Books I've Read

Every now and then, I see someone asking about good books. Further, I often can’t call to mind some of the better books I’ve read in the moment. To that end, I’m going to list out some of the better books I’ve read. Keep in mind, I mostly read non-fiction so the number of fiction books to call upon is pretty slim.

In no particular order, these are some books I would recommend.

Making things

  • Saving The Season: A Cook’s Guide to Home Canning, Pickling, and Preserving (Kevin West) is an incredibly approachable read on food preservation. Largely focused on sweet preservations, the book also covers vegetables and pickling. If you’ve ever thought you want to try canning, start here.
  • Salt, Fat, Acid, Heat: Mastering the Elements of Good Cooking (Samin Nosrat) is the book. I love cooking and when I finally realized that my “making things” could be done in the kitchen, this book changed my life. Similar to Saving The Season, this book explains cooking. This book actually changed my life.
  • Essentials of Classic Italian Cooking (Marcella Hazan) is a must read. She discusses everything from method to ingredients and then throws down too many recipes to cook in a lifetime. Something that she does quite well is providing numerous variations on many of the recipes in the book. At first it feels a bit cheap and lazy, but then you realize that gone Mr. Miyagi and is showing you what kinds of things to vary to get new dishes. Variety can be subtle and doesn’t have to come in the form of major changes.
  • 101 Asian Dishes You Need to Cook Before You Die: Discover a New World of Flavors in Authentic Recipes (Jet Tila). I love asian food, he teaches asian cooking while giving you some great recipes.
  • Flour Water Salt Yeast & The Elements of Pizza (Ken Forkish) are wonderful explorations of the fundamentals of bread. Both are scientific in their instruction and detail; both are worthy textbooks.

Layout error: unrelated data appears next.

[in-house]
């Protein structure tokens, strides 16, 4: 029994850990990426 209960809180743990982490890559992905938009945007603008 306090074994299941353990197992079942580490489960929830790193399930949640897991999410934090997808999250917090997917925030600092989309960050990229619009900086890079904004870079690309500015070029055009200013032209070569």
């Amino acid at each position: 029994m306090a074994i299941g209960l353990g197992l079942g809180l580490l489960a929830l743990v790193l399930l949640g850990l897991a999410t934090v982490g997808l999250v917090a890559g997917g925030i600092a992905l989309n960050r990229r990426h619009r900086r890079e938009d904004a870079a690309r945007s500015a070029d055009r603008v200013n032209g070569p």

• Tartine Bread (Chad Robertson) is the more tactile version of Forkish’s intellectual approach. I’ve found that using both leads to an incredible understanding of the fundamentals of bread.

Theology (my first love)

  • Christianity and Liberalism (J Gresham Machen) is a book that discusses the tension between Christianity and culture. It was written in the 1920’s by the guy who left Princeton to found Westminster. This book in in my top five of all time. Every day it becomes more salient. I can’t recommend this book strongly enough. Toward the end, it gets a bit wordy and there are references to contemporary events. However, neither of those are reasons this book isn’t read at least once every couple of years.
  • Desiring God (John Piper) is a book that appear once in a generation. A solid, easy to read and understand exposition of the Christian Faith. Solid theology undergirds the various discussions of how the Christian Worldview ought to look.
  • God in the Wasteland (David Wells) stands in the bloodline of Machen’s work and takes the themes from Machen and applies the same thinking to post modernity.
  • Morning and Evening (Charles Spurgeon) is a fantastic daily devotional book. The original is great and the contemporized version done by Alistair Begg is rock solid.
  • The Valley of Vision (Arthur Bennett) is a book of prayers edited together from various obscure writings of old thyme puritans. This book has never let me down when I can’t focus. Further, when God’s silence is too deafening or I don’t have the strength to preach to my heart, this book is my lifeline.
  • The Holiness of God (R.C. Sproul) and A Christian Manifesto (Francis A. Schaeffer) teamed up in college to awaken my faith and gave me the vocabulary to take it and make it mine.
  • To finish up, as the father of two twin boys and (soon) a baby girl, I don’t have much time to do in depth reading, so in times when I need something quick and thought provoking, I enjoy reading The Westminster Confession, The Belgic Confession, The Westminster Catechism, The Heidelberg Catechism, and recently The New City Catechism. They area easy to read a bite-sized snippet and jump around, but are very dense and can be good brain fodder.


  • The Wingfeather Saga (Andrew Peterson) is a four book fantasy series. Self described as The Princess Bride meets the Lord of the Rings, the first half of book one is a bit juvenile, but it picks up and is one of my favorite fictions of all time. There is a fifth book of short stories from the world in which the series is set.
  • For a bit darker fiction The Dresden Files (Jim Butcher) is a fifteen (with a planned twenty-something) book series following the life of a wizard private investigator in contemporary Chicago. I’m a sucker for supernaturally themed fiction.
  • a bear and his boy (Sean Bryan) is the best kids book I’ve ever read. It might as well be a Pixar movie.
  • JRR Tolkien. He wrote The Lord of the Rings & The Hobbit.
  • The Art of Unix Programming will change your life, regardless of discipline or vocation.